WHITTEMORE - It's the one military decoration that no soldier, sailor, airman or Marine wants to receive.
The Purple Heart is awarded to American troops who are killed or wounded in battle.
Three Kossuth County men who received that decoration were honored by fellow veterans and community members Thursday evening during the Purple Heart Day Celebration held at American Legion Post 425 in Whittemore.
-Messenger photo by Bill Shea
William C. Elbert, of Whittemore, points to one of his old Army uniforms now on display in the American Legion Post 425 building in Whittemore. He said that’s the uniform he was wearing when he was wounded on March 4, 1967, in South Vietnam.
-Messenger photo by Bill Shea
Stuart Simonson displays a Purple Heart coin he received Thursday evening during the Purple Heart Day Celebration at American Legion Post 425 in Whittemore. Simonson is an Army veteran who was wounded in 1970 during the Vietnam War.
Army veterans Greg Betts, William C. Elbert and Stuart Simonson were wounded when they were hit by shrapnel in separate incidents during the Vietnam War.
All three live with the memories of what happened to them. They also have vivid recollections of fellow soldiers who were killed.
"I lost a lot of good friends - a lot of them," Elbert said.
Betts, of Whittemore, was drafted into the Army in September 1969. He was trained as an assistant machine gunner and radio operator and was assigned to the 1st Cavalry Division. He arrived in South Vietnam in April 1970.
He said that because he carried ammunition for the machine gun plus his own gear, he was loaded down with 120 pounds of gear whenever his unit went out into the jungle on patrol.
Betts was wounded on June 10, 1970, during the invasion of Cambodia. He said he received a minor shrapnel wound in the shoulder. He said he was treated and sent back to his unit without ever being admitted to a hospital.
He was discharged from the Army in April 1971.
William C. Elbert
Elbert, of Whittemore, was drafted into the Army in April 1966. He was assigned to the 9th Infantry Division and arrived in South Vietnam on Christmas Day 1966.
He was wounded on the evening of March 4, 1967. At the time he was sitting on a sandbag bunker in a small outpost 23 miles south of Saigon when enemy troops threw a grenade into the compound. He jumped off the bunker and ran to help some wounded soldiers. As he did so, another grenade landed in the outpost and a piece of shrapnel he described as "no bigger than the eraser of a lead pencil" went into his right forearm. He initially didn't realize he was hit. The shrapnel, he said, frayed two nerves and an artery.
Elbert was first taken to the 24th Evacuation Hospital in Long Binh, South Vietnam. After a week there, he was flown to the 106th General Hospital in Yokohama, Japan. He was a patient there for three months.
Upon being released from the hospital, he was sent to a unit in Pusan, South Korea. He was discharged from the Army on Jan. 21, 1968.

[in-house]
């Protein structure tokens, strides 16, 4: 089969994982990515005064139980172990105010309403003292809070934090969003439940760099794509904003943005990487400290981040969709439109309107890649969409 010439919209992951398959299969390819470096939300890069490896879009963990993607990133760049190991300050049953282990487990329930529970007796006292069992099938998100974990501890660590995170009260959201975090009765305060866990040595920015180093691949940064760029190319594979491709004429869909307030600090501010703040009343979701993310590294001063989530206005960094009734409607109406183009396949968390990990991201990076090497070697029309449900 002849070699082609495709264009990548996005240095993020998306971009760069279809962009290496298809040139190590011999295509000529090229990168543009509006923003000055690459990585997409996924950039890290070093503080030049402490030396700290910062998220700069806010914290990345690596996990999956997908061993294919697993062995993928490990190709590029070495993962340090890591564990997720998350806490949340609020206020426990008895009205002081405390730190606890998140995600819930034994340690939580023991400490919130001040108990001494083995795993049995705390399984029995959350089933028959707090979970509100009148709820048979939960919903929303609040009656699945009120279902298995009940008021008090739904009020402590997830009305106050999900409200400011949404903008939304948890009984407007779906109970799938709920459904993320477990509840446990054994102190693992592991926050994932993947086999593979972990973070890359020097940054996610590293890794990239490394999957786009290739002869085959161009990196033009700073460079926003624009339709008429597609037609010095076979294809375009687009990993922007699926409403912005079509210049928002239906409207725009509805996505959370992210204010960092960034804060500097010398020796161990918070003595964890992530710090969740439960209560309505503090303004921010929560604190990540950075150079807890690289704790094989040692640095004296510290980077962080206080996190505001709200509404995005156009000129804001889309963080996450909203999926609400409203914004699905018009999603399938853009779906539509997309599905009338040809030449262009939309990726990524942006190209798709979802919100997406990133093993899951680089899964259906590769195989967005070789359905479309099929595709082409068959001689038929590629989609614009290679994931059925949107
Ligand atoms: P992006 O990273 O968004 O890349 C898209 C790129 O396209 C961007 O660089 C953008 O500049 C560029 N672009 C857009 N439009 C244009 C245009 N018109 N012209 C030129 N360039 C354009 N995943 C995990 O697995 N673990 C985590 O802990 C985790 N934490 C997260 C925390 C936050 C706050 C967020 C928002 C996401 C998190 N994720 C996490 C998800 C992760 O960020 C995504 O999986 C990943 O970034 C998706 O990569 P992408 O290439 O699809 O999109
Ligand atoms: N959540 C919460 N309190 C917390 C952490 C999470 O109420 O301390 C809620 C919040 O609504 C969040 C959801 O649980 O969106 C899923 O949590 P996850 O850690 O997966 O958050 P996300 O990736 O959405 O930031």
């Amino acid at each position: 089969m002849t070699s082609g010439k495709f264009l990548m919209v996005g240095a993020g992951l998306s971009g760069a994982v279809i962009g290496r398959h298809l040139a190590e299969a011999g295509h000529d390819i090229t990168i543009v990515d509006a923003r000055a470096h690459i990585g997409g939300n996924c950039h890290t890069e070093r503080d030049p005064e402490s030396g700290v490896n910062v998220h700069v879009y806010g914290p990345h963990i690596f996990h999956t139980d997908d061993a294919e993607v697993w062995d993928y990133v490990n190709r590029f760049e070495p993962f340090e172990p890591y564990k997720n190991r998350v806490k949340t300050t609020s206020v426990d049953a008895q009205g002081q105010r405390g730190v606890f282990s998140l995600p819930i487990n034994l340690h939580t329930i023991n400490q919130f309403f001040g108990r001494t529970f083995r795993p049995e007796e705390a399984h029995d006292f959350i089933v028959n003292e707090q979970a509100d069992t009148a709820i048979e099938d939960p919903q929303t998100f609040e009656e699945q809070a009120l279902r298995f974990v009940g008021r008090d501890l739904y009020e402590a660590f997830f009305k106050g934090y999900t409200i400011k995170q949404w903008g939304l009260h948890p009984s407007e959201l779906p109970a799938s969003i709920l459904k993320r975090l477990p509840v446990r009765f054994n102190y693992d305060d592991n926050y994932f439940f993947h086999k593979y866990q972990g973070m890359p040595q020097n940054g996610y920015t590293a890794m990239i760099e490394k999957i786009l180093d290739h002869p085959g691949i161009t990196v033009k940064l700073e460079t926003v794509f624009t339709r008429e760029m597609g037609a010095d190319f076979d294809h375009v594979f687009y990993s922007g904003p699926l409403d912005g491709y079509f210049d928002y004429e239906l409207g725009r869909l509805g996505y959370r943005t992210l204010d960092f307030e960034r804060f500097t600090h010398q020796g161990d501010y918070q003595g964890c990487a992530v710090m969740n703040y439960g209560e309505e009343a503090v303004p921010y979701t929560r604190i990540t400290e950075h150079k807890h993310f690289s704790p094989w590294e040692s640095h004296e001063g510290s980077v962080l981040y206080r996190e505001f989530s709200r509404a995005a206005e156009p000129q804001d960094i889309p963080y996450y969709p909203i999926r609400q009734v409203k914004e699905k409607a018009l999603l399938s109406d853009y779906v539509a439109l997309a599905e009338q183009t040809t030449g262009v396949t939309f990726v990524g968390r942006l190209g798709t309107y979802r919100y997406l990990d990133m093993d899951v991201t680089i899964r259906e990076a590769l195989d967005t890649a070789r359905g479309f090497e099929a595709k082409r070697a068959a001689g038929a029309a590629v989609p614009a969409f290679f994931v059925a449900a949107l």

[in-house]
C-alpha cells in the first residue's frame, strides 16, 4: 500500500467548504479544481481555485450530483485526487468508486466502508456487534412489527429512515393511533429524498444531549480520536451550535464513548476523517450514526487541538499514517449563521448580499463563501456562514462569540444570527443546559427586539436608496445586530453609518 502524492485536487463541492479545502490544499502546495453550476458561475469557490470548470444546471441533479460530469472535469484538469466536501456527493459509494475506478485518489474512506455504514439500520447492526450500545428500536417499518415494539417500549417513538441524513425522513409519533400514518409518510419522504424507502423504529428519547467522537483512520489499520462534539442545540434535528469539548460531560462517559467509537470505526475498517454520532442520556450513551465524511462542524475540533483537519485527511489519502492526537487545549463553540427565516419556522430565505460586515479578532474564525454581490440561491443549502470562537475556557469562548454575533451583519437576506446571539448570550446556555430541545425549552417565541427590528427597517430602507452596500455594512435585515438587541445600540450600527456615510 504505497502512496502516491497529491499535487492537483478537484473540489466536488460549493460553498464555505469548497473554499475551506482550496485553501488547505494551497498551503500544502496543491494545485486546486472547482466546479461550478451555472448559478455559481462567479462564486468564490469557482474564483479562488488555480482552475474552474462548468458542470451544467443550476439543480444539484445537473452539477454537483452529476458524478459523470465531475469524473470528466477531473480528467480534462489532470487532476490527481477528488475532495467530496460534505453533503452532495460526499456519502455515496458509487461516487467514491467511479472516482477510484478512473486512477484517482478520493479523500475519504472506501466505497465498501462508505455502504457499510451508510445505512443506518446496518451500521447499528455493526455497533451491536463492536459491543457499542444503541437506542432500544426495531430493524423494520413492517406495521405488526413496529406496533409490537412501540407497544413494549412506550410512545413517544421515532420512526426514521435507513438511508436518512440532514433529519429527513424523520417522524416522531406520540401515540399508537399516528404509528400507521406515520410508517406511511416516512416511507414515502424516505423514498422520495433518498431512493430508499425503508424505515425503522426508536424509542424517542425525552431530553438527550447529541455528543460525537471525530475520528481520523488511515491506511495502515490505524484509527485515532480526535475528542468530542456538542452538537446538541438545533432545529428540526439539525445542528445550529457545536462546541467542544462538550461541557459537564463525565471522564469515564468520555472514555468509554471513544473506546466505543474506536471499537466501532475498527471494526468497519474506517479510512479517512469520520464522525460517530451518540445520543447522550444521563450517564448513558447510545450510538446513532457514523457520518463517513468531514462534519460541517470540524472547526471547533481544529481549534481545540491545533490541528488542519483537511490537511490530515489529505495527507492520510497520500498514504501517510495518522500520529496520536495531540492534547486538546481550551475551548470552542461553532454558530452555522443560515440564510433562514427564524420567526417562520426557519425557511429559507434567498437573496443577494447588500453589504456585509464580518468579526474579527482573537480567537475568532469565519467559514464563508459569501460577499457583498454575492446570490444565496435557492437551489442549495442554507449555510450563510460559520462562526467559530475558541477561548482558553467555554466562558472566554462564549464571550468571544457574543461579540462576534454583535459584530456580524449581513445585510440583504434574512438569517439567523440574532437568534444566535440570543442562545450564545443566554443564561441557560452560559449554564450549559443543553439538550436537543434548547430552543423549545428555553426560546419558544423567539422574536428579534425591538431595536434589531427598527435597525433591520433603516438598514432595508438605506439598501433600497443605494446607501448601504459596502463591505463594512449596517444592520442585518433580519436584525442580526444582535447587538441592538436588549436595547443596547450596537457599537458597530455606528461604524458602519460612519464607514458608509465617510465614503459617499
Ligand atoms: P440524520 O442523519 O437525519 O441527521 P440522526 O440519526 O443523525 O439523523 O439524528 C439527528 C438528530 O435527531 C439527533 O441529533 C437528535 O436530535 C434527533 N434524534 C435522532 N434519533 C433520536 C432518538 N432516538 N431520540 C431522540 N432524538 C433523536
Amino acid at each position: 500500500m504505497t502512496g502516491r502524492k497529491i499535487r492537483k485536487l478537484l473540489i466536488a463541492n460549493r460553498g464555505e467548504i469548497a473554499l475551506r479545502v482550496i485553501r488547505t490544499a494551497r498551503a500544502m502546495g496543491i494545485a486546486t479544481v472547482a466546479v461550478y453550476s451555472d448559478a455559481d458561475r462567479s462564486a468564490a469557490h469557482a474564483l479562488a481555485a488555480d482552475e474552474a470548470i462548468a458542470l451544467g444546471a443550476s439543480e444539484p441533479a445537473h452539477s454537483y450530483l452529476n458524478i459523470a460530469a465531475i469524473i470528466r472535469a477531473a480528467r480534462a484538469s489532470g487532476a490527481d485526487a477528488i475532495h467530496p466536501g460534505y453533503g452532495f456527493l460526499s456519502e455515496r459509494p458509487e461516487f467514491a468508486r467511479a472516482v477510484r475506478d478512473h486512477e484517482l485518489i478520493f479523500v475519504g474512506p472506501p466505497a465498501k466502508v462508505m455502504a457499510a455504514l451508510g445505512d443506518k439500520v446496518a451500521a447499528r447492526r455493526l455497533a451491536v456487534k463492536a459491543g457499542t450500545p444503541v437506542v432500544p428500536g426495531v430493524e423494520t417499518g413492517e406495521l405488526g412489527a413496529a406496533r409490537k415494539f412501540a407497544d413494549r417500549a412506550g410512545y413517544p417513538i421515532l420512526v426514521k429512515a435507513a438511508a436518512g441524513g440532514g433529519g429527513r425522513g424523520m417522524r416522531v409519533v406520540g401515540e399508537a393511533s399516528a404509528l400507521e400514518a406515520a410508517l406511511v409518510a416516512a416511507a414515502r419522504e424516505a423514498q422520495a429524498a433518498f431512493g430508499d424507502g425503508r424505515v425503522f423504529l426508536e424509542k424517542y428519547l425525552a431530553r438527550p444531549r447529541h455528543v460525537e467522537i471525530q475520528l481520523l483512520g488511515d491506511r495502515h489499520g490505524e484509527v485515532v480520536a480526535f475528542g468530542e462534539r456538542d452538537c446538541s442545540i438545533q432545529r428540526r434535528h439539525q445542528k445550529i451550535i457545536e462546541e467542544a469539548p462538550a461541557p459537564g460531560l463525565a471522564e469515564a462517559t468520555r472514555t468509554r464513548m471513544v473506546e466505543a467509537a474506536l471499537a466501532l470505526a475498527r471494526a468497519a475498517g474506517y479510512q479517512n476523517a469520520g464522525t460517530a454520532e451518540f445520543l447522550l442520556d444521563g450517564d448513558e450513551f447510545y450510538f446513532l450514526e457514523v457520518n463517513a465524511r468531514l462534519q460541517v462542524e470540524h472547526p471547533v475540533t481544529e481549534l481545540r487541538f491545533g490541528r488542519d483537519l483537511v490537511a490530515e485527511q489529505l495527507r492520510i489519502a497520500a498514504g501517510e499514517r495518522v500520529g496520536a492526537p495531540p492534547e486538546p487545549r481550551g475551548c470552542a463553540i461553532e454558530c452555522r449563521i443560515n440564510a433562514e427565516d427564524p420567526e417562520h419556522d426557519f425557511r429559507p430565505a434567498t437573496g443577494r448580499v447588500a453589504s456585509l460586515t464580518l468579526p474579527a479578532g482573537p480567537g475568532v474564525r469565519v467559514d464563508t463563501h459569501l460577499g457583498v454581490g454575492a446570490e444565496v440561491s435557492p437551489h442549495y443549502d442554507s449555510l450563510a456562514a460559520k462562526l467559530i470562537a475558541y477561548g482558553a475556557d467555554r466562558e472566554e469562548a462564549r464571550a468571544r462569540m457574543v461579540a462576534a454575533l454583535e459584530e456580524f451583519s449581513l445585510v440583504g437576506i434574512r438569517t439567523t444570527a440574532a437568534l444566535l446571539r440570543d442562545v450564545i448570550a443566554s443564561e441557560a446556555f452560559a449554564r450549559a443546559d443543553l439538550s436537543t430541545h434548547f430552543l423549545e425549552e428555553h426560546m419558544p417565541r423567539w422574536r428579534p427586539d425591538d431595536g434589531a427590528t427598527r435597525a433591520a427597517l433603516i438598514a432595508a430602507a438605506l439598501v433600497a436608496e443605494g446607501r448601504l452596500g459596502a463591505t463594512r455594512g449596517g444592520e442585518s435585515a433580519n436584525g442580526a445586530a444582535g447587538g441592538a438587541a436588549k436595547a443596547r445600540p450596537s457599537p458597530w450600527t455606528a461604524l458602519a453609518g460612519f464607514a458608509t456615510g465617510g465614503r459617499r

Simonson, of Whittemore, was a member of the Army's 25th Infantry Division. He was a radio telephone operator who carried a 25-pound radio set on his back.
Simonson was wounded on May 6, 1970, as American troops invaded Cambodia during the Vietnam War. His unit was securing an area on the Cambodian side of a river so that Army engineers could build a pontoon bridge. Enemy forces began shelling the Americans, and a piece of shrapnel hit him on the left side of his neck. He said the metal lodged against his jugular vein, but didn't puncture it.
He returned to duty fairly quickly after being treated at a hospital.
"Our unit was really hurting for guys and the old man wanted me back there as fast as possible," he said, referring to his commanding officer.
Simonson was discharged from the Army in September 1970.
Simonson said survivors guilt is "a tremendous, tremendous emotional force."
About 30 people were at the American Legion building in Whittemore Thursday evening for a brief presentation and a reception.
Iowa lawmakers have designated Aug. 7 as Purple Heart Day, according to Ron Askland, the commander of the Sons of the American Legion Post 425. That's a group of boys and men whose parents or grandparents served in the United States military.
Askland, the sole speaker during the event, said that date was chosen because on Aug. 7, 1782, Gen. George Washington designed a new award for enlisted soldiers. It was a purple cloth heart with a silver braid around the edges. The award, he said, was for "any singularly meritorious action."
Only three of those awards were issued, he added.
According to Askland, the modern Purple Heart was created in 1931, by Elizabeth Will, a design specialist for the Army. The medal is a purple enameled heart within a bronze border that has an image of Washington on it.
"Today, the Sons of the American Legion Post 425 would like to pay tribute to all the men and women who have received a Purple Heart," Askland said.
He gave Betts, Elbert and Simonson oversized coins bearing an image of the Purple Heart. Called challenge coins, they serve as a reminder of each man's sacrifice on behalf of his country.
They additionally have a more light-hearted function, according to veterans gathered Thursday evening. They said any veteran who joins fellow veterans at their favorite watering hole may end up paying for a round of drinks if they can't pull a challenge coin out of their pocket or billfold.
Thursday's event was the fourth Purple Heart Day Celebration held in Whittemore.